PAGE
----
WAT! Blog

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Source: Centers for Disease Control and Prevention

Autumn holidays like Halloween and Harvest Day are fun times for children of all ages, who can dress up in costumes, enjoy parties, enjoy fall fruits and vegetables, and eat yummy treats. These celebrations also provide a chance to give out healthy snacks, get physical activity, and focus on safety.

Check out these tips to help make the festivities fun and safe for trick-or-treaters and party guests.

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Source: Mayo Clinic

It’s the time of year for costumes, sweets, and tricks and treats. Put Halloween safety first with these common-sense tips.
Carve safely…
Get clever with costumes…
Trick or treat with care…
Stay safe and sweet on the home front…

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Source: Cleveland Clinic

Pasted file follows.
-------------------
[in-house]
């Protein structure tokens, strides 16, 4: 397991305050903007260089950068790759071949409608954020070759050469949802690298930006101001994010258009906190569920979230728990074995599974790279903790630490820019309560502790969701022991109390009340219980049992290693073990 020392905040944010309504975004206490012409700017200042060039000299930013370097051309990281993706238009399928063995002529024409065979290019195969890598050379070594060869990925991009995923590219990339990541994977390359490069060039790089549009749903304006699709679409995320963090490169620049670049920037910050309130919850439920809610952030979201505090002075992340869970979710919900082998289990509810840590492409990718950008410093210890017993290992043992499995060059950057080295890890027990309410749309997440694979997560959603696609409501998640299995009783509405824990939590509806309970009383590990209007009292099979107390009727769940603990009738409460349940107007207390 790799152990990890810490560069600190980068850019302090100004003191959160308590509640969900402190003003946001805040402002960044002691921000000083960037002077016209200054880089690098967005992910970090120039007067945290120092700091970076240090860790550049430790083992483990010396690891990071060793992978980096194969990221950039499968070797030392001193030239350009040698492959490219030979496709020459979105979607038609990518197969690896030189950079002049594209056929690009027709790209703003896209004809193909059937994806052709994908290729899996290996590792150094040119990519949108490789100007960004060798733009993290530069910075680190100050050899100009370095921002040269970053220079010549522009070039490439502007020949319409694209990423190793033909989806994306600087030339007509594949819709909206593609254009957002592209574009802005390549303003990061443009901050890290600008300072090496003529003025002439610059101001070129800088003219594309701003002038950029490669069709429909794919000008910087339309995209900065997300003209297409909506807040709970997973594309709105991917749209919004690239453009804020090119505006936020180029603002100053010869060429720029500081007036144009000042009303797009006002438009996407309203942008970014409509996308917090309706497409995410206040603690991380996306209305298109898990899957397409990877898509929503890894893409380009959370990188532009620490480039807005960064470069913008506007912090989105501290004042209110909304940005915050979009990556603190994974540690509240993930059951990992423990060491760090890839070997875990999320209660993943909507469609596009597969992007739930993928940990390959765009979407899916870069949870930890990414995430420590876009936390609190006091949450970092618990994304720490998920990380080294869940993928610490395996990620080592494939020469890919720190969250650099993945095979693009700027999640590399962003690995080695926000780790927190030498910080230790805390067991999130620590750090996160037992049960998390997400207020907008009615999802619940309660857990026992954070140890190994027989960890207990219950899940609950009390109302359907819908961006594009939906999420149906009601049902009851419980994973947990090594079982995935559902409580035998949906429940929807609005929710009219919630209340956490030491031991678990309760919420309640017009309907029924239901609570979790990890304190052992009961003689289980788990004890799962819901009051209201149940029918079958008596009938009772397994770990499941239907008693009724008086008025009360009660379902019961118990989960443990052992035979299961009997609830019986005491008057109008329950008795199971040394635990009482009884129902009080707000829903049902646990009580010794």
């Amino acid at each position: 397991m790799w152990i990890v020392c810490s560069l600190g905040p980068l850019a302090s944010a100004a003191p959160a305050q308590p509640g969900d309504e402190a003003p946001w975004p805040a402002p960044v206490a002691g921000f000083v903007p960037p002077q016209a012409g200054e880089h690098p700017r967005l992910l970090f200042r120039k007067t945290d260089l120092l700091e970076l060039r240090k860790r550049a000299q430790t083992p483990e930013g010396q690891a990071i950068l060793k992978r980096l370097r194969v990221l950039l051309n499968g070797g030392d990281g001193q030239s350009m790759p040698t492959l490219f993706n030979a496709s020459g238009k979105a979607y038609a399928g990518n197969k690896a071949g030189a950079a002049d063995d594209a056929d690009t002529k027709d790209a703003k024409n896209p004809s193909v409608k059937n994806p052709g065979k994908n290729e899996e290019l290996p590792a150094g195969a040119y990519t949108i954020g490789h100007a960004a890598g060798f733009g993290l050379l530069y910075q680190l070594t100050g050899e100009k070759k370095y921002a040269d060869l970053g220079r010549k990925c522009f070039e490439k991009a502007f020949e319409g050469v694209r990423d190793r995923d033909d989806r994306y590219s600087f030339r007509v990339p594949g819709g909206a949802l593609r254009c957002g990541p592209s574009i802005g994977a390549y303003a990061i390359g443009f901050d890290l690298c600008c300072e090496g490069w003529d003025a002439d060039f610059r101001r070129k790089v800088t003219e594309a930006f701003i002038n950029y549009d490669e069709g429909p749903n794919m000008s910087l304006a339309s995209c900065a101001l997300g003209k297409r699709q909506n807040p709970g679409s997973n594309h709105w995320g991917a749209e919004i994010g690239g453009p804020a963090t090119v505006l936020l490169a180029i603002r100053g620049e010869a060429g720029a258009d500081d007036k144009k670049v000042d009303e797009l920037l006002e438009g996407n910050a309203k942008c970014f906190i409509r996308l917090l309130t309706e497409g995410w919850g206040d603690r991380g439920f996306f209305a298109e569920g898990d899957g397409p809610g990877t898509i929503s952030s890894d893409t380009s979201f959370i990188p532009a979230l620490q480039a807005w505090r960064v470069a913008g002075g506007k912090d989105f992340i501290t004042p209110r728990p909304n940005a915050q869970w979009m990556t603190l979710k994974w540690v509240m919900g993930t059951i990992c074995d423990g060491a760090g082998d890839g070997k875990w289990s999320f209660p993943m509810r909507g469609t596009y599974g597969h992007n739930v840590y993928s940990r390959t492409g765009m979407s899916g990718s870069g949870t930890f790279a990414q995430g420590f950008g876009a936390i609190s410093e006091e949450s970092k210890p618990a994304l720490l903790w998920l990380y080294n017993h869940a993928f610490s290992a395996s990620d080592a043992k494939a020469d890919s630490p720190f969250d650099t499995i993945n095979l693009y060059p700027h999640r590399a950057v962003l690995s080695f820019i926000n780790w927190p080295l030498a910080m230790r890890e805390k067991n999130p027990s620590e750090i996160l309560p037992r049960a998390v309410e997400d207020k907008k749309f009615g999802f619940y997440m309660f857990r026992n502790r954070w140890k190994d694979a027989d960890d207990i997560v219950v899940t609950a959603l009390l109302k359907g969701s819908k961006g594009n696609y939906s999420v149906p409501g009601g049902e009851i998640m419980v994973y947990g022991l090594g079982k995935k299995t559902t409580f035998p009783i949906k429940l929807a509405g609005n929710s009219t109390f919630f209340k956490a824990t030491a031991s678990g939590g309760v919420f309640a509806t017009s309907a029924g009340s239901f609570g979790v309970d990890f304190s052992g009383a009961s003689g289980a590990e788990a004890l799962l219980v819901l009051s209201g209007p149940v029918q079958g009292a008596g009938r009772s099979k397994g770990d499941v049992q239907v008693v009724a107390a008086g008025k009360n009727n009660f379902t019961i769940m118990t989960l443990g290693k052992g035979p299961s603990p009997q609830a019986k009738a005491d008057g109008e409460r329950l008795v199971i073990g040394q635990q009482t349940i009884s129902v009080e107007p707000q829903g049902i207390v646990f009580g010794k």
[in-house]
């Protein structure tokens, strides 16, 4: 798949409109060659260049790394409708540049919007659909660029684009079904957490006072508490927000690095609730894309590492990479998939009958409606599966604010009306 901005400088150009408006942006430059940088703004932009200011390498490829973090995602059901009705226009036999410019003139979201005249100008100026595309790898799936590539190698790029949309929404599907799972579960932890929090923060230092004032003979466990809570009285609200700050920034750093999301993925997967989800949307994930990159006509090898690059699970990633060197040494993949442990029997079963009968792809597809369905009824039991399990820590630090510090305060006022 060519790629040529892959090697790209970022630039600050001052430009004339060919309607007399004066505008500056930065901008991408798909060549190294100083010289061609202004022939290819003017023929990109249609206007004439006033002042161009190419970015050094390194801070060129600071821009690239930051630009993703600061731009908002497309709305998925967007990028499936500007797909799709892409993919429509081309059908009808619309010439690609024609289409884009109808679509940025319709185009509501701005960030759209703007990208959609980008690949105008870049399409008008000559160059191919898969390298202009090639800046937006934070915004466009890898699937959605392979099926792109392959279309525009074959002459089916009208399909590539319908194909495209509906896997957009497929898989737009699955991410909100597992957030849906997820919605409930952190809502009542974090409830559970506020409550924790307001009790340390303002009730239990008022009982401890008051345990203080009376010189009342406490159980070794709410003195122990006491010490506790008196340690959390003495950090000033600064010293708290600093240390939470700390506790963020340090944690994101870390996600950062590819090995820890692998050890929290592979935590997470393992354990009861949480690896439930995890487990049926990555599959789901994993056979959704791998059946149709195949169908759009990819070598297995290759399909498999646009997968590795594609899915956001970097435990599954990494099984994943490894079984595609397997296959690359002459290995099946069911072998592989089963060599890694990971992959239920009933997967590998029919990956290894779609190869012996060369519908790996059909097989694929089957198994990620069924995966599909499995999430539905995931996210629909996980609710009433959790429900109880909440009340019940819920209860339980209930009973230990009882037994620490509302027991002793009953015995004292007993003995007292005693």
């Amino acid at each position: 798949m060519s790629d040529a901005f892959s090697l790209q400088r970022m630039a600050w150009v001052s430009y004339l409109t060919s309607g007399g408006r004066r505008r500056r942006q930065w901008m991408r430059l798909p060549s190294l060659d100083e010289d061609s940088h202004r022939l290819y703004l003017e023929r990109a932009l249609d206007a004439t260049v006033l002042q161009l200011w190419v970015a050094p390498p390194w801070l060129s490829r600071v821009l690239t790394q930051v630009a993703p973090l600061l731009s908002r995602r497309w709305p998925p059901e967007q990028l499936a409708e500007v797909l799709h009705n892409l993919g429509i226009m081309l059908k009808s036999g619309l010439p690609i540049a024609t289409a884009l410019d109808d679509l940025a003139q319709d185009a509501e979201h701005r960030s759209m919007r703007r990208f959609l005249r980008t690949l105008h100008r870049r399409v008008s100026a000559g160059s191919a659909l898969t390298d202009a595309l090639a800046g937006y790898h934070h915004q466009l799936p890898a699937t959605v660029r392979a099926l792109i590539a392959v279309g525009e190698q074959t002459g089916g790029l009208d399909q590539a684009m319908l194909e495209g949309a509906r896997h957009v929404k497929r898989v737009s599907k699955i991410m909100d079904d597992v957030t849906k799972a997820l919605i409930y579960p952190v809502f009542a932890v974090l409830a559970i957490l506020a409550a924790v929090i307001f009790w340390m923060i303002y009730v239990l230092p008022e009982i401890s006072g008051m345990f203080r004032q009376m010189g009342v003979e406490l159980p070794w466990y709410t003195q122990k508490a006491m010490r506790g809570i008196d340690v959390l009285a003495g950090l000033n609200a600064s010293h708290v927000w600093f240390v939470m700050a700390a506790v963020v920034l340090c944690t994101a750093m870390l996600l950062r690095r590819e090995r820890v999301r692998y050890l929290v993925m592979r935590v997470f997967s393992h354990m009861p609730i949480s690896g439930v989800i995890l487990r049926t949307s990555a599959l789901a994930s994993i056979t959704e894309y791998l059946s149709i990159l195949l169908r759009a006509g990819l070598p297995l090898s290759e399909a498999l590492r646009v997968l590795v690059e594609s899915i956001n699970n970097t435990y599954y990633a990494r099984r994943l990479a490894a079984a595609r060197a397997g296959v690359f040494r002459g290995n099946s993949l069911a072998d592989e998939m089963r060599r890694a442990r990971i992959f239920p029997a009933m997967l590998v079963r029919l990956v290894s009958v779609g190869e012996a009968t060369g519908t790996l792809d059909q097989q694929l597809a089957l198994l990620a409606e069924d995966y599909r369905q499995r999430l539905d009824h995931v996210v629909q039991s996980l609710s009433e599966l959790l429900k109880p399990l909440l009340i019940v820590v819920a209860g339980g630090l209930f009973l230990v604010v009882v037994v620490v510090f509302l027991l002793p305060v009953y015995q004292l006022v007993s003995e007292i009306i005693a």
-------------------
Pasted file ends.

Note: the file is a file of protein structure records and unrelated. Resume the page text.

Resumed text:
Whether you’re trick-or-treating or dressing up as your favorite celebrity, add these healthy tricks to celebrate this frightening, fun holiday. (Click each graphic to get the title and information.)

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Source: National Institutes of Health

Most of us love sweet foods and drinks. But after that short burst of sweetness, you may worry about how sweets affect your waistline and your overall health. Is sugar really bad for us? How about artificial or low-calorie sweeteners? What have scientists learned about the sweet things that most of us eat and drink every day?

Our bodies need one type of sugar, called glucose, to survive. “Glucose is the number one food for the brain, and it’s an extremely important source of fuel throughout the body,” says Dr. Kristina Rother, an NIH pediatrician and expert on sweeteners. But there’s no need to add glucose to your diet, because your body can make the glucose it needs by breaking down food molecules like carbohydrates, proteins, and fats.

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